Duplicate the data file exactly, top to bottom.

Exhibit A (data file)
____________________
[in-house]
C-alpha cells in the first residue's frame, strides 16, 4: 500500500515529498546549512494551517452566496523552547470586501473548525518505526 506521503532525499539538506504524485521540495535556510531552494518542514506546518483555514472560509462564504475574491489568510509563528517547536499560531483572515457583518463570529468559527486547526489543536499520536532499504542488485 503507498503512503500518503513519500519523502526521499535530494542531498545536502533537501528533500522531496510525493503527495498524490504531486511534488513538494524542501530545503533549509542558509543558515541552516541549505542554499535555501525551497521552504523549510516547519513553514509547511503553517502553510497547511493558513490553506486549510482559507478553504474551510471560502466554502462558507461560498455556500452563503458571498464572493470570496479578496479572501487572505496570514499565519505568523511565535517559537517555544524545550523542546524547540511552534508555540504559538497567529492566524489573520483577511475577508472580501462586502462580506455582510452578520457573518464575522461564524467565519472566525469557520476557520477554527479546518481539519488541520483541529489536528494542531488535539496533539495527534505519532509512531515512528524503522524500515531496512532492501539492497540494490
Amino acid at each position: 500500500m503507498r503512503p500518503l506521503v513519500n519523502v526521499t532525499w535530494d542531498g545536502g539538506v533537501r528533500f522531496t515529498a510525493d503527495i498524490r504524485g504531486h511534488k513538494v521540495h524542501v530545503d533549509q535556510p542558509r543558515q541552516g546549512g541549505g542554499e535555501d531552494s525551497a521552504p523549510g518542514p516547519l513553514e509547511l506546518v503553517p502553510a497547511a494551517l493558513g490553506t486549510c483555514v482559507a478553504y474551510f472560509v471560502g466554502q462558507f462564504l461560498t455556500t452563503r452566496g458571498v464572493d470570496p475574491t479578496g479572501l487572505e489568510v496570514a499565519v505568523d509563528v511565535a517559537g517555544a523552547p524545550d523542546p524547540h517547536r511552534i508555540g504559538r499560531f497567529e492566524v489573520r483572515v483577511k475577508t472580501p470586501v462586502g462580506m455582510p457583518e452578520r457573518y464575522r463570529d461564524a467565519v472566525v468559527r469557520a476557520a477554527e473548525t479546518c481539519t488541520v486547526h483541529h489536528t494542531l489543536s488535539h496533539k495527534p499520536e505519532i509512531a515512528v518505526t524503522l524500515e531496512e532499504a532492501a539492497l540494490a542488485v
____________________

[in-house]
C-alpha cells in the first residue's frame, strides 16, 4: 500500500515529498546549512494551517452566496523552547470586501473548525518505526 506521503532525499539538506504524485521540495535556510531552494518542514506546518483555514472560509462564504475574491489568510509563528517547536499560531483572515457583518463570529468559527486547526489543536499520536532499504542488485 503507498503512503500518503513519500519523502526521499535530494542531498545536502533537501528533500522531496510525493503527495498524490504531486511534488513538494524542501530545503533549509542558509543558515541552516541549505542554499535555501525551497521552504523549510516547519513553514509547511503553517502553510497547511493558513490553506486549510482559507478553504474551510471560502466554502462558507461560498455556500452563503458571498464572493470570496479578496479572501487572505496570514499565519505568523511565535517559537517555544524545550523542546524547540511552534508555540504559538497567529492566524489573520483577511475577508472580501462586502462580506455582510452578520457573518464575522461564524467565519472566525469557520476557520477554527479546518481539519488541520483541529489536528494542531488535539496533539495527534505519532509512531515512528524503522524500515531496512532492501539492497540494490
Amino acid at each position: 500500500m503507498r503512503p500518503l506521503v513519500n519523502v526521499t532525499w535530494d542531498g545536502g539538506v533537501r528533500f522531496t515529498a510525493d503527495i498524490r504524485g504531486h511534488k513538494v521540495h524542501v530545503d533549509q535556510p542558509r543558515q541552516g546549512g541549505g542554499e535555501d531552494s525551497a521552504p523549510g518542514p516547519l513553514e509547511l506546518v503553517p502553510a497547511a494551517l493558513g490553506t486549510c483555514v482559507a478553504y474551510f472560509v471560502g466554502q462558507f462564504l461560498t455556500t452563503r452566496g458571498v464572493d470570496p475574491t479578496g479572501l487572505e489568510v496570514a499565519v505568523d509563528v511565535a517559537g517555544a523552547p524545550d523542546p524547540h517547536r511552534i508555540g504559538r499560531f497567529e492566524v489573520r483572515v483577511k475577508t472580501p470586501v462586502g462580506m455582510p457583518e452578520r457573518y464575522r463570529d461564524a467565519v472566525v468559527r469557520a476557520a477554527e473548525t479546518c481539519t488541520v486547526h483541529h489536528t494542531l489543536s488535539h496533539k495527534p499520536e505519532i509512531a515512528v518505526t524503522l524500515e531496512e532499504a532492501a539492497l540494490a542488485v